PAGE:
By: ISU Communications and Marketing Staff
August 27, 2010
Two years ago Lynn Behrens had not heard of the Rowe Center for Communicative Disorders at Indiana State University. All she knew was her son struggled to speak and state aid to pay for a speech therapist would end when he turned 3.
Then his therapist mentioned the Rowe Center.
"The Rowe Center is personally to thank for any progress he has made," she said.
Last year, when her daughter began showing the same problems, she too began attending speech therapy at Indiana State.
"If I didn't have this I don't know what we would do," Behrens said. "If we had to pay out of pocket for speech therapy, they just wouldn't get any."
The center's move to University Hall and the formation of the University Hall Clinic allowed Behrens to learn of - and use -other clinical services. The University Hall Clinic now is home to the Counseling Clinic, the Rowe Clinic and the Porter School Psychology Clinic. Indiana State students, overseen by licensed professionals, provide services for the community members.
As Behrens waited for her children to finish speech therapy at the University Hall Clinic, she found out about the other services offered at the clinic. She filled out a counseling referral and found help for herself.
"Now, I've been going because I'm coping with two special needs kids," she said.
Helping clients in multiple ways is simply one reason for integrating the clinics, according to Vicki Hammen, associate professor of communication disorders and University Hall clinic director.
"We were spread across multiple floors in Statesman Towers," she said. "That certainly didn't encourage true collaborative, interdisciplinary work for clients. The real benefit is our students are learning a true interdisciplinary model."
That will pay off when the students enter the workplace.
"They're experiencing what a team approach would be to work with clients," Hammen said.
Stephanie Pemberton, a school psychology doctoral student from Mitchell, said one of her clients at the clinic needed language help and she connected her client to the Rowe Center.
"We get to work more with other departments," she said. "If we have a case that needs additional help, we can bring in others."
As the future school psychologists test students to determine their strengths and weaknesses and find ways to help them academically, Rebekah Phillips, a school psychology doctoral student from Richfield, Wis., said the clinic prepares them for the real world.
"We're going through the whole process," she said. "We work from the beginning to the end."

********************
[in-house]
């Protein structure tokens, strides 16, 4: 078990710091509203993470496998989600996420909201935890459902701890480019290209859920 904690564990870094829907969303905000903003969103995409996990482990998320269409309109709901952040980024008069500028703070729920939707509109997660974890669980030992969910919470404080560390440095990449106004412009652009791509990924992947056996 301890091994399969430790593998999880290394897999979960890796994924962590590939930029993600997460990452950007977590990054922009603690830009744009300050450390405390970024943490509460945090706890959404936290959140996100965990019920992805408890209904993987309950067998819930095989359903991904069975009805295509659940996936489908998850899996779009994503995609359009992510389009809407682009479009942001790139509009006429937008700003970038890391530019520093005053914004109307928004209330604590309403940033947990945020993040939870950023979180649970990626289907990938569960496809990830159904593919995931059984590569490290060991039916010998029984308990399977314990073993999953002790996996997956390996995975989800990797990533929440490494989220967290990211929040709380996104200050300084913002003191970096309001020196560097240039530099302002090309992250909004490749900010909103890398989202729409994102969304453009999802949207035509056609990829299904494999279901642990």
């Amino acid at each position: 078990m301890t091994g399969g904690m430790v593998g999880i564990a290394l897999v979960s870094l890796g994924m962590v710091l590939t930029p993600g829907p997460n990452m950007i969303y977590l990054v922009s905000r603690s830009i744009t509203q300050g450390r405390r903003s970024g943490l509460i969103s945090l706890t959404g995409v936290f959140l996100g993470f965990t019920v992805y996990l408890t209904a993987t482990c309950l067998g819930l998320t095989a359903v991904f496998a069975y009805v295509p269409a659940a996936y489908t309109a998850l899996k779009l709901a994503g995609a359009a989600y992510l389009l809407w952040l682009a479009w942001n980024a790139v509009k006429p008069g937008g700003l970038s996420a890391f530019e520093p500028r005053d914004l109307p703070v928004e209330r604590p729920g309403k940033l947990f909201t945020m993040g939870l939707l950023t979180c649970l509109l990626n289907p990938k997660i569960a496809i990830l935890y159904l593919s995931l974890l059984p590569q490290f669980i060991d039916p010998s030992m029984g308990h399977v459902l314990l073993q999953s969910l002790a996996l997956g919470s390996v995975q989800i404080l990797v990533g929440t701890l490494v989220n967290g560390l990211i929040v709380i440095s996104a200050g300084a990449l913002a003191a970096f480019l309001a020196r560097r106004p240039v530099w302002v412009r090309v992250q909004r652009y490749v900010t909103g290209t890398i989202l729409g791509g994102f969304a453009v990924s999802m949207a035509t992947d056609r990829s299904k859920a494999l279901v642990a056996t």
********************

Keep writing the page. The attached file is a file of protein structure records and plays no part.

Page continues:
In the Counseling Clinic, graduate students work with students suspended from the Vigo County School Corporation in conflict resolution classes. They provide counseling for community members. Recently, the clinic expanded its counseling services to military families.
Fue Yang, a mental health counseling graduate student from Cottage Grove, Minn., said during his practicum in Vigo County schools he found children were impacted greatly by their parents' deployments.
"They're in very important developmental years," he said. "If a father or mother is constantly deployed then they're losing bonding time, love and affection with their parent."
Yang said offering counseling to the military families, and to the community, is a great service provided by the clinic. The clinic charges no fees for services at this time.
"We have one stop shopping, especially if you've got multiple needs, without having to go to three different locations," Hammen said. "We are providing a service to the community and we're providing a good experiential learning opportunity."
Undergraduates also have the opportunity to learn through the clinic.
Lana Schrock, junior speech-language pathology major and former president of the Indiana State chapter of the National Speech Language and Hearing Association, said working in the clinic has done more than simply confirm her plan to go into speech therapy.
"Being able to be a clinician during my undergrad has allowed me to get first-hand experience in a setting where I have many mentors and supervisors who are willing to assist me," she said. "It also gives us a chance to take what we've learned and apply it."
Students applying what they have learned have helped to meet needs in the community.
Allison McKanna stood in the observation room watching her 5-year-old son Connor through the one-way mirror. Connor started his sentence but then stopped himself and started over carefully creating the "l" sounds.
"Lauren is really funny," he said talking about his younger sister.
"I like how you went back and fixed it," Sierra Singleton, an Indiana State graduate student in speech language pathology said praising the boy.
Connor continued talking about his sister and practicing forming "l" or "licking" sounds as he called them.
"His first semester, we were amazed. He made a lot of progress in a lot of areas. Now he doesn't need a lot of prompting," his mother said. "We're just very big fans."
Inside the room, Connor continued making sentences using his "l" sounds and said, "I love mommy."
To make an appointment at the University Hall Clinic, call 812-237-2800
Connor McKanna places a marble on a caterpillar's hand after correctly pronouncing an "l" sound while communication disorders graduate student Sienna Singleton watches. ISU Photo/Kara Berchem
ISU communication disorders graduate student Kelsie Miller works with a child in the University Hall Clinic. ISU Photo/Kara Berchem
Contact: Vicki Hammen, Indiana State University, associate professor of communication disorders and University Hall clinic director, at 812-237-2805 or Vicki.Hammen@indstate.edu
Writer: Jennifer Sicking, Indiana State University, assistant director of media relations, at 812-237-7972 or Jennifer.Sicking@indstate.edu
The University Hall Clinic now is home to the Counseling Clinic, the Rowe Clinic and the Porter School Psychology Clinic.